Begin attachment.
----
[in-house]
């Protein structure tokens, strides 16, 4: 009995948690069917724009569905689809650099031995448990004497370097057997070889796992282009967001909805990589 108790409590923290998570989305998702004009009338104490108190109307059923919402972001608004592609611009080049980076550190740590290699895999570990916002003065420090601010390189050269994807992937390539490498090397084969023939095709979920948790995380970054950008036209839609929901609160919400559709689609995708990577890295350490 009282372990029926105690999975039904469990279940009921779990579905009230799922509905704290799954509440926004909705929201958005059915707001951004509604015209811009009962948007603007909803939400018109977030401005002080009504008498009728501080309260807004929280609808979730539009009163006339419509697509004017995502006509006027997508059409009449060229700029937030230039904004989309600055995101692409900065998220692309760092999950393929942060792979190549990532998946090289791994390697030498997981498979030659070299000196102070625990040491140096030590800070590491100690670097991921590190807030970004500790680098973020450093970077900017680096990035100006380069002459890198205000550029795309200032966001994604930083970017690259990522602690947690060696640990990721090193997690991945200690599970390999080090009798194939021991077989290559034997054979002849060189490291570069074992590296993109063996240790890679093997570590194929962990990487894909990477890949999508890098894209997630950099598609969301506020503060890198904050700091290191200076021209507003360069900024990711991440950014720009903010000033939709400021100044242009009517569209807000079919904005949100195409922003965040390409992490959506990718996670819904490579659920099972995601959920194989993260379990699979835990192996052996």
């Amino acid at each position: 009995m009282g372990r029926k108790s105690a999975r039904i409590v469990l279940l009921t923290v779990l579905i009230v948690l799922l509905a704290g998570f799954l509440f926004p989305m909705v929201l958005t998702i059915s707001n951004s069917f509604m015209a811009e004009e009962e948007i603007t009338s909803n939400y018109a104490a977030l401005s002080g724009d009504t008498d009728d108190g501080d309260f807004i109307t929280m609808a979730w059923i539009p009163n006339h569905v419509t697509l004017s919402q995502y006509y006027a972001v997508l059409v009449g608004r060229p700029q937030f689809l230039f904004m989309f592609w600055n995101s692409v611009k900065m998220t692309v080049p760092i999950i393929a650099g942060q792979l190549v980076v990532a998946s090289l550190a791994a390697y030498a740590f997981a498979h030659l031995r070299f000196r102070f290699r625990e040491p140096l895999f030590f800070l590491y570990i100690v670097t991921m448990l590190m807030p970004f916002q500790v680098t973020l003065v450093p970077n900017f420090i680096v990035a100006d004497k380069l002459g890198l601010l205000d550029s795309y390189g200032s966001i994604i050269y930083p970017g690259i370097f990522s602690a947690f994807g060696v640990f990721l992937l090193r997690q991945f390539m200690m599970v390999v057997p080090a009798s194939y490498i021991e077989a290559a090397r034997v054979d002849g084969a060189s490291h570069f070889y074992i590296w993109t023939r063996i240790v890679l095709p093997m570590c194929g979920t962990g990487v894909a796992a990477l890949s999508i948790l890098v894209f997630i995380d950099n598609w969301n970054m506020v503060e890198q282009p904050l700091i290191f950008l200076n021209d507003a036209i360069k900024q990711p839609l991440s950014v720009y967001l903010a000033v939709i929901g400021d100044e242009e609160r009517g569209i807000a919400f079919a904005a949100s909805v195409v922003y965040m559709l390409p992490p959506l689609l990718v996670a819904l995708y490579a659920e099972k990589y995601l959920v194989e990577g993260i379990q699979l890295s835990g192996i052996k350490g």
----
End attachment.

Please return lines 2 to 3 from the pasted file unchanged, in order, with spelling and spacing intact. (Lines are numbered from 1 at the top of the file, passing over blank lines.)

């Protein structure tokens, strides 16, 4: 009995948690069917724009569905689809650099031995448990004497370097057997070889796992282009967001909805990589 108790409590923290998570989305998702004009009338104490108190109307059923919402972001608004592609611009080049980076550190740590290699895999570990916002003065420090601010390189050269994807992937390539490498090397084969023939095709979920948790995380970054950008036209839609929901609160919400559709689609995708990577890295350490 009282372990029926105690999975039904469990279940009921779990579905009230799922509905704290799954509440926004909705929201958005059915707001951004509604015209811009009962948007603007909803939400018109977030401005002080009504008498009728501080309260807004929280609808979730539009009163006339419509697509004017995502006509006027997508059409009449060229700029937030230039904004989309600055995101692409900065998220692309760092999950393929942060792979190549990532998946090289791994390697030498997981498979030659070299000196102070625990040491140096030590800070590491100690670097991921590190807030970004500790680098973020450093970077900017680096990035100006380069002459890198205000550029795309200032966001994604930083970017690259990522602690947690060696640990990721090193997690991945200690599970390999080090009798194939021991077989290559034997054979002849060189490291570069074992590296993109063996240790890679093997570590194929962990990487894909990477890949999508890098894209997630950099598609969301506020503060890198904050700091290191200076021209507003360069900024990711991440950014720009903010000033939709400021100044242009009517569209807000079919904005949100195409922003965040390409992490959506990718996670819904490579659920099972995601959920194989993260379990699979835990192996052996």
């Amino acid at each position: 009995m009282g372990r029926k108790s105690a999975r039904i409590v469990l279940l009921t923290v779990l579905i009230v948690l799922l509905a704290g998570f799954l509440f926004p989305m909705v929201l958005t998702i059915s707001n951004s069917f509604m015209a811009e004009e009962e948007i603007t009338s909803n939400y018109a104490a977030l401005s002080g724009d009504t008498d009728d108190g501080d309260f807004i109307t929280m609808a979730w059923i539009p009163n006339h569905v419509t697509l004017s919402q995502y006509y006027a972001v997508l059409v009449g608004r060229p700029q937030f689809l230039f904004m989309f592609w600055n995101s692409v611009k900065m998220t692309v080049p760092i999950i393929a650099g942060q792979l190549v980076v990532a998946s090289l550190a791994a390697y030498a740590f997981a498979h030659l031995r070299f000196r102070f290699r625990e040491p140096l895999f030590f800070l590491y570990i100690v670097t991921m448990l590190m807030p970004f916002q500790v680098t973020l003065v450093p970077n900017f420090i680096v990035a100006d004497k380069l002459g890198l601010l205000d550029s795309y390189g200032s966001i994604i050269y930083p970017g690259i370097f990522s602690a947690f994807g060696v640990f990721l992937l090193r997690q991945f390539m200690m599970v390999v057997p080090a009798s194939y490498i021991e077989a290559a090397r034997v054979d002849g084969a060189s490291h570069f070889y074992i590296w993109t023939r063996i240790v890679l095709p093997m570590c194929g979920t962990g990487v894909a796992a990477l890949s999508i948790l890098v894209f997630i995380d950099n598609w969301n970054m506020v503060e890198q282009p904050l700091i290191f950008l200076n021209d507003a036209i360069k900024q990711p839609l991440s950014v720009y967001l903010a000033v939709i929901g400021d100044e242009e609160r009517g569209i807000a919400f079919a904005a949100s909805v195409v922003y965040m559709l390409p992490p959506l689609l990718v996670a819904l995708y490579a659920e099972k990589y995601l959920v194989e990577g993260i379990q699979l890295s835990g192996i052996k350490g």